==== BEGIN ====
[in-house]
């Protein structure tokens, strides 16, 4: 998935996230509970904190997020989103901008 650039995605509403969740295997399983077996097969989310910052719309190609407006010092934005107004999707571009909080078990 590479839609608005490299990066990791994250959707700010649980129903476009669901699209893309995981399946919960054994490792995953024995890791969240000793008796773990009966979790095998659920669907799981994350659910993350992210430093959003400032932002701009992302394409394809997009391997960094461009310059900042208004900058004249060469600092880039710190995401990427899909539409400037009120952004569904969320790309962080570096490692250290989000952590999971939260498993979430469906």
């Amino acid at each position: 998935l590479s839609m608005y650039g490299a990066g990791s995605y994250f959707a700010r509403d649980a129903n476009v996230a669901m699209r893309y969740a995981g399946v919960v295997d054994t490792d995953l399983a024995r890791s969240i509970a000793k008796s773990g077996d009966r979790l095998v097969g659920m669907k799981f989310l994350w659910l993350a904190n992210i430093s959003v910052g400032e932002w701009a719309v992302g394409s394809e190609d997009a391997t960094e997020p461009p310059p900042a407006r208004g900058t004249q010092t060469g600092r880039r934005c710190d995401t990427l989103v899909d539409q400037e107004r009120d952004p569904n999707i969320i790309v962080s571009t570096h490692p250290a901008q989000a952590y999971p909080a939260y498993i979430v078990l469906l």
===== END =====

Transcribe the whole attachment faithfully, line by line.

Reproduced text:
[in-house]
């Protein structure tokens, strides 16, 4: 998935996230509970904190997020989103901008 650039995605509403969740295997399983077996097969989310910052719309190609407006010092934005107004999707571009909080078990 590479839609608005490299990066990791994250959707700010649980129903476009669901699209893309995981399946919960054994490792995953024995890791969240000793008796773990009966979790095998659920669907799981994350659910993350992210430093959003400032932002701009992302394409394809997009391997960094461009310059900042208004900058004249060469600092880039710190995401990427899909539409400037009120952004569904969320790309962080570096490692250290989000952590999971939260498993979430469906």
């Amino acid at each position: 998935l590479s839609m608005y650039g490299a990066g990791s995605y994250f959707a700010r509403d649980a129903n476009v996230a669901m699209r893309y969740a995981g399946v919960v295997d054994t490792d995953l399983a024995r890791s969240i509970a000793k008796s773990g077996d009966r979790l095998v097969g659920m669907k799981f989310l994350w659910l993350a904190n992210i430093s959003v910052g400032e932002w701009a719309v992302g394409s394809e190609d997009a391997t960094e997020p461009p310059p900042a407006r208004g900058t004249q010092t060469g600092r880039r934005c710190d995401t990427l989103v899909d539409q400037e107004r009120d952004p569904n999707i969320i790309v962080s571009t570096h490692p250290a901008q989000a952590y999971p909080a939260y498993i979430v078990l469906l």